How to Plant Roses

A small rose bush being planted by hands
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When you buy a rose plant, it often looks nothing like the beautiful rose bush you imagine blooming in your yard. Instead, they often have short, leafless canes and may even come bare root.

Roses are not nearly as fragile as they appear and you could probably plop it in a hole and have success. However, a little extra effort will pay off in healthier plants and more blooms.

Where to Plant Roses

Choose a site with full sun. Six or more hours of sun is recommended. Some roses will be perfectly happy in partial shade, but most roses bloom their best if they are in a spot that gets sun all day. The exception to this rule is when roses are grown in areas with extremely hot growing seasons and limited water. In this case, your roses will appreciate the relief offered by some afternoon shade.

Roses are not fussy about soil, but since they are heavy feeders, a rich loam is ideal. The soil pH can be slightly acidic to neutral (5.5 to 7.0). It is usually advisable to work in several inches of organic matter, especially if you have poor soil or heavy clay,

Make sure the soil you plant your roses in has good drainage. Roses need regular deep watering, but their roots will rot if left to sit in wet soil.

Finally, do not crowd your rose bushes. The more airflow around the plants, the less likely they will be to get fungal diseases like black spot and powdery mildew on their leaves.

illustration of how to plant roses
Kelly Miller / The Spruce

How to Plant a Rose Bush

  1. Dig a hole that is slightly wider but about as deep as the rose's root ball. This will generally be about 15 to 18 inches deep by 18 to 24 inches wide.
  2. Mix a handful of bone meal or superphosphate into the soil you removed and save it for refilling the hole once the rose is planted. This will help the rose bush acclimate to its new home. Don’t feed it with anything else at planting time. You want the roots to take hold before the top starts sending out a lot of new growth.
  3. If your rose came in a container, gently remove it from the pot and loosen the roots a bit so they will start to extend out as soon as they are planted.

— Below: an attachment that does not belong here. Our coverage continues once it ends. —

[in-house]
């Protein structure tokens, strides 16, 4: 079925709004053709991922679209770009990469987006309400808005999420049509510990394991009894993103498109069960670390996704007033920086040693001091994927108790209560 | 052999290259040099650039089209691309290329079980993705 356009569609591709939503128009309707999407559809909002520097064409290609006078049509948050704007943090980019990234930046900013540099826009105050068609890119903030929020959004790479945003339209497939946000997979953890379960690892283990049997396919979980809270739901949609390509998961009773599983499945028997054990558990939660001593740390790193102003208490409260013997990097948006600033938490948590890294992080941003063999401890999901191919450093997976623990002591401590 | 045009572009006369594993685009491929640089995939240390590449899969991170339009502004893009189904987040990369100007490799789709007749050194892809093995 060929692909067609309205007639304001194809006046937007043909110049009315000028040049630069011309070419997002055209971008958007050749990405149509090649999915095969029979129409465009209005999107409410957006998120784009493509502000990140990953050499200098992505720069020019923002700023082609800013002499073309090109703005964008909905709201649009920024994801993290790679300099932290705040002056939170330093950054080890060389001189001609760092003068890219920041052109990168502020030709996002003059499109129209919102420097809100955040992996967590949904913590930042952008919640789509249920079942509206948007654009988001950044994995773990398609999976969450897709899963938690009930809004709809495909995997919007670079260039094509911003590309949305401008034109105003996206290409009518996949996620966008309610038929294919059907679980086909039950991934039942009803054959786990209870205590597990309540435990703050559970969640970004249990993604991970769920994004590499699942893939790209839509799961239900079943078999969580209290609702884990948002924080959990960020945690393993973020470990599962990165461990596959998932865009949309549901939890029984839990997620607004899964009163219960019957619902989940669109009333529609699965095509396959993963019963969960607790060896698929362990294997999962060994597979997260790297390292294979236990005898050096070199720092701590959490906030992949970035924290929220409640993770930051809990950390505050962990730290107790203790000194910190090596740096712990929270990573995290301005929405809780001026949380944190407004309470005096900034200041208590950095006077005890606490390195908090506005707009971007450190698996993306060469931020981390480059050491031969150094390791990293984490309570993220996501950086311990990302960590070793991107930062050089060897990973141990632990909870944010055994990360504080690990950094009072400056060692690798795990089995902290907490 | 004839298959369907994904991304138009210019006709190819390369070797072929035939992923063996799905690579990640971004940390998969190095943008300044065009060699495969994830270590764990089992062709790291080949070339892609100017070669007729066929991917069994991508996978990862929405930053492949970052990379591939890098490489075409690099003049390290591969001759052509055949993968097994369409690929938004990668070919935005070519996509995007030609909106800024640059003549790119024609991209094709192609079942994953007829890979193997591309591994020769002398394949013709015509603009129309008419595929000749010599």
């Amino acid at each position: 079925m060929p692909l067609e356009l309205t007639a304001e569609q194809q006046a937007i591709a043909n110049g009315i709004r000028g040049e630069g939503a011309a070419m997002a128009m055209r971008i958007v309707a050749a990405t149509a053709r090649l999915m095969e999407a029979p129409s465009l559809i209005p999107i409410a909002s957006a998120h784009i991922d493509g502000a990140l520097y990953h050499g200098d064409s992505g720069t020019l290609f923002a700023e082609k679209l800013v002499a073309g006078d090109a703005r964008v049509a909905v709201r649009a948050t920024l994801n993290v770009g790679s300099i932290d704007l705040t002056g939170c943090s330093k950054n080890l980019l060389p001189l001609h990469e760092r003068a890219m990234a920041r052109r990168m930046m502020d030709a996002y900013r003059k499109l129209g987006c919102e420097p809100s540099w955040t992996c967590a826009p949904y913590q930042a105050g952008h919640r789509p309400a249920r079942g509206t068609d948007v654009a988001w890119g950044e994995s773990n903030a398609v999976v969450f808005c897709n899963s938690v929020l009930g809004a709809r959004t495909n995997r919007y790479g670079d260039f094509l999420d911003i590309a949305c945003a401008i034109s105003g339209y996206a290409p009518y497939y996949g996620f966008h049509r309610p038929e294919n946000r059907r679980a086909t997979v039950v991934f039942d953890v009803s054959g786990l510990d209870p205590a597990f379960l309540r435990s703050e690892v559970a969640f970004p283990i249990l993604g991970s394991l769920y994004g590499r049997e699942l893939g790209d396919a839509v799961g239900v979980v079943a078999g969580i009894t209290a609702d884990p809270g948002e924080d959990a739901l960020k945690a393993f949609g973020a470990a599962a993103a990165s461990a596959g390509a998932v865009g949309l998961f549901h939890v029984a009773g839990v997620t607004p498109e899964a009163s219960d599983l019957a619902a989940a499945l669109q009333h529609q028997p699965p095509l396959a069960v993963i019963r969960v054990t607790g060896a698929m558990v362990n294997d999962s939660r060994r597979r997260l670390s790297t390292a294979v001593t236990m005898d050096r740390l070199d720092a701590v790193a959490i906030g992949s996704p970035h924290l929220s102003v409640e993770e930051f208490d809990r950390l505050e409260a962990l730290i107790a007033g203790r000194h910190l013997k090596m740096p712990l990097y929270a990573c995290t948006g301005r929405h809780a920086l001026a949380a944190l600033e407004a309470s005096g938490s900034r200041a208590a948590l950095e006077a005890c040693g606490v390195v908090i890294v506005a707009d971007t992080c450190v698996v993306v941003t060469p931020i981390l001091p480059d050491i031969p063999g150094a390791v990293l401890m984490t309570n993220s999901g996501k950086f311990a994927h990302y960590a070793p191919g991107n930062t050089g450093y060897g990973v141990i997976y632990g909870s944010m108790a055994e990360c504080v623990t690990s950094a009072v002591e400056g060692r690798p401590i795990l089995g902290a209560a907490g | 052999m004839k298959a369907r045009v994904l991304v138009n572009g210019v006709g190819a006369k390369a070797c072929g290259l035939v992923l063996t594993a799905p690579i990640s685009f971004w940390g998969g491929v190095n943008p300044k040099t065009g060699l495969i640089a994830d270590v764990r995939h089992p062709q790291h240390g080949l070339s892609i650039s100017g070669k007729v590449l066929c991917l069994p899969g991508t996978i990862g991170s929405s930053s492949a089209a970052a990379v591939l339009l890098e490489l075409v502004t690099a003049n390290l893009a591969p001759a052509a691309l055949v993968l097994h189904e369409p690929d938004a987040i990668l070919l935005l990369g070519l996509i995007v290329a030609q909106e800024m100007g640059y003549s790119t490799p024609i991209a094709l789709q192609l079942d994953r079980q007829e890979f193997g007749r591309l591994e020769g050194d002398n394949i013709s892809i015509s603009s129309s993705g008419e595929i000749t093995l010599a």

4. If your rose is bare-root, soak the roots for about an hour before planting to ensure they don't dry out.
  5. Make a mound in the center of the hole with the soil and bone meal or superphosphate mix. Make the mound high enough so that when you place the rose bush on top of it, the knobby graft union is barely below the soil level. When the plant settles, the graft union should be fully buried, about 1 inch underground.
  6. Gardeners planting roses in warm climates may prefer to leave the bud union above ground since there is little chance of frost damage. You can bury the graft no matter where you are gardening, but when it is underground, there is always the chance that sprouts will grow from the rootstock, resulting in a plant different from the one grafted on top.
  7. Spread the roots down the sides of the mound. Begin filling in the hole with soil and superphosphate, keeping the roots as spread out as possible. Water the soil when the hole is just about filled to help settle it in. Continue filling the hole and gently pat down.
  8. Water deeply and apply 1 to 2 inches of mulch. Water at least once per week, to get your rose plant established. You will know it has acclimated when it starts to send out new growth.

Rose Planting Tips

  • If there is still a chance of freezing temps, you can loosely pile soil or mulch around the base of the rose canes to keep them from drying out. Remove this soil when the temperatures warm.
  • Prune the canes of larger rose bushes that are being transplanted to 6 to 8 inches long. This will allow the rose bush to put more of its energy into its roots, rather than trying to keep excessive top growth alive.

Caring for Roses After Planting

Continue to water your roses every week to encourage the plants to develop a deep root system. Feed them when they start to leaf out in spring and after each flush of blooms, or about every six weeks throughout the growing season. Stop feeding about six weeks before your first frost date, but continue watering until the ground is frozen, watering all winter in frost-free areas.